Snowy White Meringues
The snow fell here in Zürich and I went right into the kitchen to bake cookies, an association I have been making since I was a child. Back then it was just your basic Tollhouse recipe; this time it was my own Banana Macadamia Chocolate Chunk cookies. The snow has stopped falling and the city still looks like it is draped in a clean white sheet. White every which way you look; it’s beautiful. Big pillows of meringue top the roofs of houses and royal icing coats the church spires.
After a walk around the city admiring the wintery – and sugary – scenery, I went back into the kitchen to whip up a bowl of the most snowy white meringue I could.
Egg whites and sugar. That’s all meringue is made of, just these two simple ingredients. Some people add a touch of salt or cornstarch as a stabilizer; this will depend on the freshness of your eggs and if you’re more interested in volume or stability. If you want volume, go for eggs that are 3-4 days old. For stability, fresh eggs are best. Either way, separate your eggs when cold (it’s easier), and then be sure to let the whites come to room temperature before you start whipping, or it will take much longer to get them going. It’s true that there are a lot of “rules” when making meringue, and I do recommend heeding them all to ensure that your egg whites do not stay flat and airless: equipment should be clean as a whistle, not a trace of egg yolk in the bowl, avoid humid days for baking, and a copper bowl is best followed by stainless steel and glass – but not plastic. Keep these things in mind as well as a basic proportion, and you have carte blanche to play in the kitchen as you please. I love making meringues for that reason, and also because licking the bowl (and whisk) is one of life’s little pleasures.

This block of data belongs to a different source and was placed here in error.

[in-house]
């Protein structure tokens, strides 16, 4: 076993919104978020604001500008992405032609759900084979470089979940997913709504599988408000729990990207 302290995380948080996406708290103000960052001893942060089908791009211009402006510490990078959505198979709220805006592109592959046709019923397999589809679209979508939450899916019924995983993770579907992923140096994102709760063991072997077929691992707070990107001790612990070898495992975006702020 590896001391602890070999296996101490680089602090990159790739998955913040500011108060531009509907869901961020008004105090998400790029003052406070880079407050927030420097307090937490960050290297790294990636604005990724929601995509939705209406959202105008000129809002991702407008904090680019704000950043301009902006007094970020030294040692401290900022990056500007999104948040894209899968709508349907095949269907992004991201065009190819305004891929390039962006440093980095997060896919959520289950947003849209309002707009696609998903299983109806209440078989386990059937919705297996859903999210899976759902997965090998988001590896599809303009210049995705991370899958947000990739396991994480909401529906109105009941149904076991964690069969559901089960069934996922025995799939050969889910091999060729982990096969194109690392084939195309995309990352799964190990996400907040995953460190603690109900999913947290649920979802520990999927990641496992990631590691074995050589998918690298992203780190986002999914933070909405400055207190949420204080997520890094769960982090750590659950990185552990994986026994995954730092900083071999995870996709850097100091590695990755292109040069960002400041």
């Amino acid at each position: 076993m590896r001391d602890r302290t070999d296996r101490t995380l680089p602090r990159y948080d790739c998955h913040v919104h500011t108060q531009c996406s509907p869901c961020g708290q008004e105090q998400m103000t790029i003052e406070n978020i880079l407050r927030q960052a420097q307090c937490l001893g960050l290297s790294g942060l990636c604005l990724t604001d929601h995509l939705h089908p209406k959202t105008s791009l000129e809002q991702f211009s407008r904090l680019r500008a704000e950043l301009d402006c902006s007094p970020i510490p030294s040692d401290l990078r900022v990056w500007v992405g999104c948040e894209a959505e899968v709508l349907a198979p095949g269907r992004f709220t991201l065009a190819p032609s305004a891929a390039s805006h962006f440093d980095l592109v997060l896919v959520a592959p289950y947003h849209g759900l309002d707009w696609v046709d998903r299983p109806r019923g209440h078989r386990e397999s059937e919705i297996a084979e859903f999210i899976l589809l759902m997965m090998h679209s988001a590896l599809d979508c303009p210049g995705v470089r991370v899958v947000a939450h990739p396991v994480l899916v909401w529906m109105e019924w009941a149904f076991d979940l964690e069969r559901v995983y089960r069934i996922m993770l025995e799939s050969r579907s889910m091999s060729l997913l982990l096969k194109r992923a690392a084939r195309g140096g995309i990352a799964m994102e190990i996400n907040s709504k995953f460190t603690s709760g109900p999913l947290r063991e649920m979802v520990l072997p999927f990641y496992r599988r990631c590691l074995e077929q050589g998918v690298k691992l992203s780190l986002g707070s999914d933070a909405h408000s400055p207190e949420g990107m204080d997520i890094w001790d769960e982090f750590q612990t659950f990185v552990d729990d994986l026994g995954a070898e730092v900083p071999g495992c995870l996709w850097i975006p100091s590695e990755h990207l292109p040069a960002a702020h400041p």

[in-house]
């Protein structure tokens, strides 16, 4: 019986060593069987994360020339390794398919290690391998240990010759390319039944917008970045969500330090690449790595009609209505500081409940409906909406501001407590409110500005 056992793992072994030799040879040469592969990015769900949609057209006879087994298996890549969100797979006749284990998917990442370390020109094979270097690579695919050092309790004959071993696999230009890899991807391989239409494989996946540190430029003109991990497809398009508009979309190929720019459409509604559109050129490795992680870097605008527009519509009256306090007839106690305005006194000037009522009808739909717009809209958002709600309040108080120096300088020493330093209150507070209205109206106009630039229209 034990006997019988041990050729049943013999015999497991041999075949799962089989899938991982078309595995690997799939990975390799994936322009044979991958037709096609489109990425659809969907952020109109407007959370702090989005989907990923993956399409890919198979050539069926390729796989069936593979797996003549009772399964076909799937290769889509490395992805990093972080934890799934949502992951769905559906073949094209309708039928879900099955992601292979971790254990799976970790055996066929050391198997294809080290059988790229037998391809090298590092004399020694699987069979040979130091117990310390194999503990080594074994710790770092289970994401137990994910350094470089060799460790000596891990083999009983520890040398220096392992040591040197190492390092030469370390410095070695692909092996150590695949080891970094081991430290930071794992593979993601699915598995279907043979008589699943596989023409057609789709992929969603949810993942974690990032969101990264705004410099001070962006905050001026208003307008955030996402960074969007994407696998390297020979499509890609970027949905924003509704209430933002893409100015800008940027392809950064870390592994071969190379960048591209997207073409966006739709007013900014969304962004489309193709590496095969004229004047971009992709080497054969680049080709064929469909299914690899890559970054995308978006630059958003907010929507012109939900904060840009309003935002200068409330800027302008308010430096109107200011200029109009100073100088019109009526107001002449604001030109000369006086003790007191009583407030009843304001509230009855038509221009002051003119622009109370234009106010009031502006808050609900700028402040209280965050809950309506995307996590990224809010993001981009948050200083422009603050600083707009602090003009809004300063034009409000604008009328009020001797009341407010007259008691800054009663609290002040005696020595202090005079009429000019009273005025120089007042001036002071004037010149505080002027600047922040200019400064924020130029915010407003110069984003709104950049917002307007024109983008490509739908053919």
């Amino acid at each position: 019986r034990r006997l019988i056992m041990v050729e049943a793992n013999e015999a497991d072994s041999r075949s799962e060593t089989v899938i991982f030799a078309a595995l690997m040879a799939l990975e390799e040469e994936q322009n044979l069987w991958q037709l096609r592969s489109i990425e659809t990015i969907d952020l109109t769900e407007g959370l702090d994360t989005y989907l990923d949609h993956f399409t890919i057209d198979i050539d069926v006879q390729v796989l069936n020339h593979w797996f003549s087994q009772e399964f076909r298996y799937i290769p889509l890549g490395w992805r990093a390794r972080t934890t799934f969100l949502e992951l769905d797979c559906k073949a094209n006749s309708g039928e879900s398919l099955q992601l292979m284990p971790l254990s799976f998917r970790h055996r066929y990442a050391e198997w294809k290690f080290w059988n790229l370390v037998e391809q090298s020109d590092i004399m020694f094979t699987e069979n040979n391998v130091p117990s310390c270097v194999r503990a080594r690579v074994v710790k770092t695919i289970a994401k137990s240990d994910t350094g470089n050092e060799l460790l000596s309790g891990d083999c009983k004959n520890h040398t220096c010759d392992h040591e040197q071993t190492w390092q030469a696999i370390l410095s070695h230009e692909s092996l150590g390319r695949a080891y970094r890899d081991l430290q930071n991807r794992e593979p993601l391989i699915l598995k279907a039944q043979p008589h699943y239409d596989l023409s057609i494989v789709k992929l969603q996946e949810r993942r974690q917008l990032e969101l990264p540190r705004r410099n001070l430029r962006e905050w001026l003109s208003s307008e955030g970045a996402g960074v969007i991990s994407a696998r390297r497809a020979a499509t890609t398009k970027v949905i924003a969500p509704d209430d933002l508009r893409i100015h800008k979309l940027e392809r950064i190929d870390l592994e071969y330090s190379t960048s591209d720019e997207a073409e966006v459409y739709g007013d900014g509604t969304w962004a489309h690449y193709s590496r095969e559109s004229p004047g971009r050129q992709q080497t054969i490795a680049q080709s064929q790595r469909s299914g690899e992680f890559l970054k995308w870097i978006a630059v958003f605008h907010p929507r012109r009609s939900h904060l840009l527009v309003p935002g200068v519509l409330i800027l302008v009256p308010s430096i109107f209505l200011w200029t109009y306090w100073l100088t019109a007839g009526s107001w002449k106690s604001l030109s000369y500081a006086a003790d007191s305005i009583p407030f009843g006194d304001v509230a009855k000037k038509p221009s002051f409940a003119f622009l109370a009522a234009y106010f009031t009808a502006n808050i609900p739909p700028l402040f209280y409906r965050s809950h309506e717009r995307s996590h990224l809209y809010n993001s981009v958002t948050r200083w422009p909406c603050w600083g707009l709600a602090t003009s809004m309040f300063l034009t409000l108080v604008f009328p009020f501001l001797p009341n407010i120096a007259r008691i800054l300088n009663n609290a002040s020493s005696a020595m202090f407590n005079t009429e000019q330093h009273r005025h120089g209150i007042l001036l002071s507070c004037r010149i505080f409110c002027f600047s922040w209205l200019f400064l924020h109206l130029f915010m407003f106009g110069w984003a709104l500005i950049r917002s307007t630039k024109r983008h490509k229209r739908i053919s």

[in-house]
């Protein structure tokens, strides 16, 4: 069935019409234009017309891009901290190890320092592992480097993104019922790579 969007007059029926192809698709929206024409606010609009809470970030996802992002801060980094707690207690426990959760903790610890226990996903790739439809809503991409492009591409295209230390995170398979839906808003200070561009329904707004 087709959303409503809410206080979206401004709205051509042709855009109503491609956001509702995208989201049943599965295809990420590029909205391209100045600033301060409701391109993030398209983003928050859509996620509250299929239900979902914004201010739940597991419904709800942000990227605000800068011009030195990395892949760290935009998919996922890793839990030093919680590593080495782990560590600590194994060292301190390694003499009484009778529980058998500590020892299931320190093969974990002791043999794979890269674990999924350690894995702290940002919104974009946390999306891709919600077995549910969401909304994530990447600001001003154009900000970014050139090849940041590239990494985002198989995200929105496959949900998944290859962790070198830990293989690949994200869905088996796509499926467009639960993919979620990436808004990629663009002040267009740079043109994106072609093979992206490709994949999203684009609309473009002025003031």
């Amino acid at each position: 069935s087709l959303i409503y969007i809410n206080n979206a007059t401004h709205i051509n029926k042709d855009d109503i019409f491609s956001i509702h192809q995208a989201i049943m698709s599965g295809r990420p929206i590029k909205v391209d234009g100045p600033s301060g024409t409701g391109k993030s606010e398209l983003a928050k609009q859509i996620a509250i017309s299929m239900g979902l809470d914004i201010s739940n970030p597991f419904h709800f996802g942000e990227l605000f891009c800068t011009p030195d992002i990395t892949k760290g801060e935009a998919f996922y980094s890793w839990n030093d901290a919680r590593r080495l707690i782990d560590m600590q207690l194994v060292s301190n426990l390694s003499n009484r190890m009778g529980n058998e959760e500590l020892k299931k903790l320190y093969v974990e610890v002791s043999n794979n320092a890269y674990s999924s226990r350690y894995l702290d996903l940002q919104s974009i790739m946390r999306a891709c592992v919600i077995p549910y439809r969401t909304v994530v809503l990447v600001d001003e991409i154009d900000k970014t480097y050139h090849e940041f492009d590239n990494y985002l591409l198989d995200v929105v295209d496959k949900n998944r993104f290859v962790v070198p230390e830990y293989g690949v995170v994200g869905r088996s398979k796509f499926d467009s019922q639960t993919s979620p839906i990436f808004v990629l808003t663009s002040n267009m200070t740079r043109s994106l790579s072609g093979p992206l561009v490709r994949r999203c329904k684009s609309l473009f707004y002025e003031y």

For this time, I went with plain meringues to follow my snowy white theme. But I’ll be making meringues again, and you can bet there will be a variety of fun mix-ins. Until then…
Plain Meringues2 egg whites
1/2 cup superfine sugar pinch of salt
Preheat oven to 250 degrees Fahrenheit (120 degrees Celsuis).
Beat egg whites and salt in a clean bowl for a few minutes until they get frothy. With mixer on, or whisk in continuous motion, gradually add sugar spoonful by spoonful. If using whisk, continue for as long as your arm will allow and then call for backup! (Since my stand mixer sadly does not work in Switzerland, I use a hand mixer with my elbow propped up against the wall and a magazine in front of me!) You’re looking for stiff peaks – so that when you lift the whisk from the unbaked meringue and turn it upside down, the batter will stand up straight and not flop over (soft peaks).
Bake for one hour and check to see if they lift easily off of the parchment paper/baking mat. If they stick, they are not done yet. When they are, turn the oven off and open the door. Let the meringues continue to dry out for another hour.
This way they will have a crispy hard shell and stay nice and chewy in the center.